Construction materials prices expanded 0.5% in March and are up 1.1% from March of last year, according to the U.S. Dept. of Labor’s April 11 producer price index release. Nonresidential construction materials prices are up 0.4% for the month and are 1% higher than the same time one year ago.

“Despite the increase in materials prices, this report does not signal a period of much higher inflation,” said Associated Builders and Contractors Chief Economist Anirban Basu. “While it is true that there were significant increases in overall monthly inflation for both the broader economy and for construction, only a handful of categories were actually associated with a meaningful uptick in prices."

Overall, the nation’s wholesale goods prices fell 0.1% in March but are up 1.7% year over year. Crude energy materials prices fell 6.8% in March but are still 13.6% higher than one year ago, and have expanded by 34.1% through the first three months of 2014.

“With respect to the broader economy, much of the inflation was related to food, which likely is a result of meteorological impacts,” said Basu. “With respect to construction, only three of 11 categories actually experienced increasing prices for the month. Given modest projections for both global and national economic growth, it is unlikely that significant inflationary pressures will be experienced during the month ahead with respect to most construction materials prices.”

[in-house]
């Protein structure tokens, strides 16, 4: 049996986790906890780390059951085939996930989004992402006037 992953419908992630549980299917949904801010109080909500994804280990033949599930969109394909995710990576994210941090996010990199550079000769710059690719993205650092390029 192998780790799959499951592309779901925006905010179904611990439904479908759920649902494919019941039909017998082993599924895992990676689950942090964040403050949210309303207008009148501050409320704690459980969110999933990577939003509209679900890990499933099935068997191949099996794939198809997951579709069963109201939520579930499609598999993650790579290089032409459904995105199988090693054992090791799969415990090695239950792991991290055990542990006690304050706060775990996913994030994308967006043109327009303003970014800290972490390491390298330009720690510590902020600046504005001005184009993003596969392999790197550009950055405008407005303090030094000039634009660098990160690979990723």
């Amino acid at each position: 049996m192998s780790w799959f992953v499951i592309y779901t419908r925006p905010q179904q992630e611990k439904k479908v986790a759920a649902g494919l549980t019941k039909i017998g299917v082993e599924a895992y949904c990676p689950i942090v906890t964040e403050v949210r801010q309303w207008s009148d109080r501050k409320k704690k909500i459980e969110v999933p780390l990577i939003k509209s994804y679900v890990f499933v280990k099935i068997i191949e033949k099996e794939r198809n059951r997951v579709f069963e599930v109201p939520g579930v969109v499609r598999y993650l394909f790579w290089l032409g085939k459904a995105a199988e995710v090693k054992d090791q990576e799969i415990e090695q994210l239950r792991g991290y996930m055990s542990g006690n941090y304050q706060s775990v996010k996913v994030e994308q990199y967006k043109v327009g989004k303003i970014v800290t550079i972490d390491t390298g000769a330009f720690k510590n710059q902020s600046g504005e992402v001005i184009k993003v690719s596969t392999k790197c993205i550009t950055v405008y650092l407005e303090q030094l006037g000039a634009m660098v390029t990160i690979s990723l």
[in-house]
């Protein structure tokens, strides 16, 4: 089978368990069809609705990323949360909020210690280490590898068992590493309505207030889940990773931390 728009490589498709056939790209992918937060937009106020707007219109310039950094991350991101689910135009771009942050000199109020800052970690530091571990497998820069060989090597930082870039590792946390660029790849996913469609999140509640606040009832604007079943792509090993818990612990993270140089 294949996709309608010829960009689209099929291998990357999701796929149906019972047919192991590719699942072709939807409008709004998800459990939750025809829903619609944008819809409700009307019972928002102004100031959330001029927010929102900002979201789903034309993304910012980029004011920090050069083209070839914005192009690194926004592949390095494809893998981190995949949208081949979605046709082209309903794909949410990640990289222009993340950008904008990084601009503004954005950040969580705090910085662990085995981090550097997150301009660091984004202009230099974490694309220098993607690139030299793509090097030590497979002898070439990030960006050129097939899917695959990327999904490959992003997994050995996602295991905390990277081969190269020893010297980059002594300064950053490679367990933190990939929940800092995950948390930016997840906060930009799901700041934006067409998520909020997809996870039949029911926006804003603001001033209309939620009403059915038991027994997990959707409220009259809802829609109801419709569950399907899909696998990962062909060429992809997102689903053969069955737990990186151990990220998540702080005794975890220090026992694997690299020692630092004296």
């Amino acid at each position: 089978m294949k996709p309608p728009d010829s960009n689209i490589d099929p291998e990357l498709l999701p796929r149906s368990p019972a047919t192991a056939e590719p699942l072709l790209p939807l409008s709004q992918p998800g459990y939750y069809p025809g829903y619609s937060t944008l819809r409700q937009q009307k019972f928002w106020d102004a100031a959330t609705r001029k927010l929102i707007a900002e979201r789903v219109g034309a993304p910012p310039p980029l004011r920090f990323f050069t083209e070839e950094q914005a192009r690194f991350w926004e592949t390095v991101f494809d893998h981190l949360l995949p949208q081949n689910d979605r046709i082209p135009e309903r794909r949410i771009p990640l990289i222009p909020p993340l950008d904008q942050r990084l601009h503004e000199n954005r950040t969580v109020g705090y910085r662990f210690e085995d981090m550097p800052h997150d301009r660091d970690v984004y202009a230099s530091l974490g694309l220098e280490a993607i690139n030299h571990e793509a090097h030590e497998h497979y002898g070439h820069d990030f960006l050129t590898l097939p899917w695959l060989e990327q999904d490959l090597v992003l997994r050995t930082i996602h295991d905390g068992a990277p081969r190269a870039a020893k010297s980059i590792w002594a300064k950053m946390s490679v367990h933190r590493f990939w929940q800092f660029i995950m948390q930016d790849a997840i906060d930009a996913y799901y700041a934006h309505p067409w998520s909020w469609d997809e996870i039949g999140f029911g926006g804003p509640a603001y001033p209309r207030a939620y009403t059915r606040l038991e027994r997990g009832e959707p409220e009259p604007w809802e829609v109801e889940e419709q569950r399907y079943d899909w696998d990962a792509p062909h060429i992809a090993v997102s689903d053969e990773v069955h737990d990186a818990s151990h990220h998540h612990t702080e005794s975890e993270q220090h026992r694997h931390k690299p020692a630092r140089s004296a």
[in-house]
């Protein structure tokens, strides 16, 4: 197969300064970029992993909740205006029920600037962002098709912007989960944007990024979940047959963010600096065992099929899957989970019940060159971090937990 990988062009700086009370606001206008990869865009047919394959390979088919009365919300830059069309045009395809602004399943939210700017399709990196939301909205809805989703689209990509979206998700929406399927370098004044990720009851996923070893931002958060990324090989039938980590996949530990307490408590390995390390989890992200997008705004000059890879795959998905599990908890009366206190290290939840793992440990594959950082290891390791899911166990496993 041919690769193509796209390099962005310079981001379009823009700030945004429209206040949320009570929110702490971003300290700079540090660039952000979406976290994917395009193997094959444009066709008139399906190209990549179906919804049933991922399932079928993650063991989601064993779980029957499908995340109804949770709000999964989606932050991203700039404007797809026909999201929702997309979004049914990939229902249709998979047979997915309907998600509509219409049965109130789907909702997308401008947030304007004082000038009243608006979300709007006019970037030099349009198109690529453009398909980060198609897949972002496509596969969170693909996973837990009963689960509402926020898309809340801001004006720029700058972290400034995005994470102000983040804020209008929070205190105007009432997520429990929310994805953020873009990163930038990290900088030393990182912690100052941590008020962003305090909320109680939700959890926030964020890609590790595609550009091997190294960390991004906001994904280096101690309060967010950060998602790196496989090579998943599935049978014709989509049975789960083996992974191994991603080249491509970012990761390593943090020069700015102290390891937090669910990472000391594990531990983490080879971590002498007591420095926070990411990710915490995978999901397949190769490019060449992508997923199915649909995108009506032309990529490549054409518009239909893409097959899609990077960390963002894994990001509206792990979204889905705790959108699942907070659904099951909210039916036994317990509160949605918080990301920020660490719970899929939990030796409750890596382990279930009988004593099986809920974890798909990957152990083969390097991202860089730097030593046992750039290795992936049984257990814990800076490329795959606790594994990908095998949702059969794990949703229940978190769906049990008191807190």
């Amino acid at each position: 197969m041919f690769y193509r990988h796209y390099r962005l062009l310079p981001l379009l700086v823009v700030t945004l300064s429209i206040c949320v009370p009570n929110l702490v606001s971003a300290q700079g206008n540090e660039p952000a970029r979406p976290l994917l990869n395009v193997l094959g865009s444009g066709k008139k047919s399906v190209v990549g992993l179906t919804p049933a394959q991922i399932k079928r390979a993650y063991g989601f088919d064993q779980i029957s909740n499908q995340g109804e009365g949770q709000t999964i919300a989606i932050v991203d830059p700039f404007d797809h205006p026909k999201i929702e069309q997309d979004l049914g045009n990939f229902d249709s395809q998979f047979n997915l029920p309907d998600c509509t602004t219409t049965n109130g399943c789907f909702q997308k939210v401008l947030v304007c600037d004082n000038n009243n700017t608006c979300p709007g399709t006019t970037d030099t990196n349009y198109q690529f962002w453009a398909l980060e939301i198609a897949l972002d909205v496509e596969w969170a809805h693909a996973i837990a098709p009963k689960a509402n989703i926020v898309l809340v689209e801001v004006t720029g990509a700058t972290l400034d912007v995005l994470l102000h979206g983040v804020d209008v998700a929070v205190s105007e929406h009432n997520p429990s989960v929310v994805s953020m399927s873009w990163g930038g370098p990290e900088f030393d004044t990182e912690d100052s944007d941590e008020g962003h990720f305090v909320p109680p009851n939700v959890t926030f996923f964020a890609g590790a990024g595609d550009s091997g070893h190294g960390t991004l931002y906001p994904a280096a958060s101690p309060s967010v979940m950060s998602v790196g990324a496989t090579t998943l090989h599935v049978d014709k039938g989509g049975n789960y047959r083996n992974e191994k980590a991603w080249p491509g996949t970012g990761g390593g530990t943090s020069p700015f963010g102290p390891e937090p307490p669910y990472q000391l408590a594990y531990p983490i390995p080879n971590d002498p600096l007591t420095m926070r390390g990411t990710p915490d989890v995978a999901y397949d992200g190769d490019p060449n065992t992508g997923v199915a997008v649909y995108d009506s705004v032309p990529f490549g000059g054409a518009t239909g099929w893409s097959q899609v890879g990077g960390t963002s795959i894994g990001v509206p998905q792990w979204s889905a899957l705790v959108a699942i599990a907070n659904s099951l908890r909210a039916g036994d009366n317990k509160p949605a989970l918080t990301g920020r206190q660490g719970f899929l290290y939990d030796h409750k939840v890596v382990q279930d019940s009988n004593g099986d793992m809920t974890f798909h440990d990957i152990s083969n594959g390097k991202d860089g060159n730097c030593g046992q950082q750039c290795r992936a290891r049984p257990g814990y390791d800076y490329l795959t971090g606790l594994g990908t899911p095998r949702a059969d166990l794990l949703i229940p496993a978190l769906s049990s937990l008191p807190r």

The following materials prices increased in March:

• Nonferrous wire and cable prices gained 0.1% in March but are down 2.7% from one year ago.

• Concrete products prices expanded 0.3% in March and are up 3.9% from one year ago.

• Prices for prepared asphalt, tar roofing, and siding expanded by 1.1% for the month and are up 0.1% from one year ago.

Eight of the 11 key construction inputs did not experience price increases for the month.

• Iron and steel prices fell 1.7% in March but are up 1.3% from the same time last year.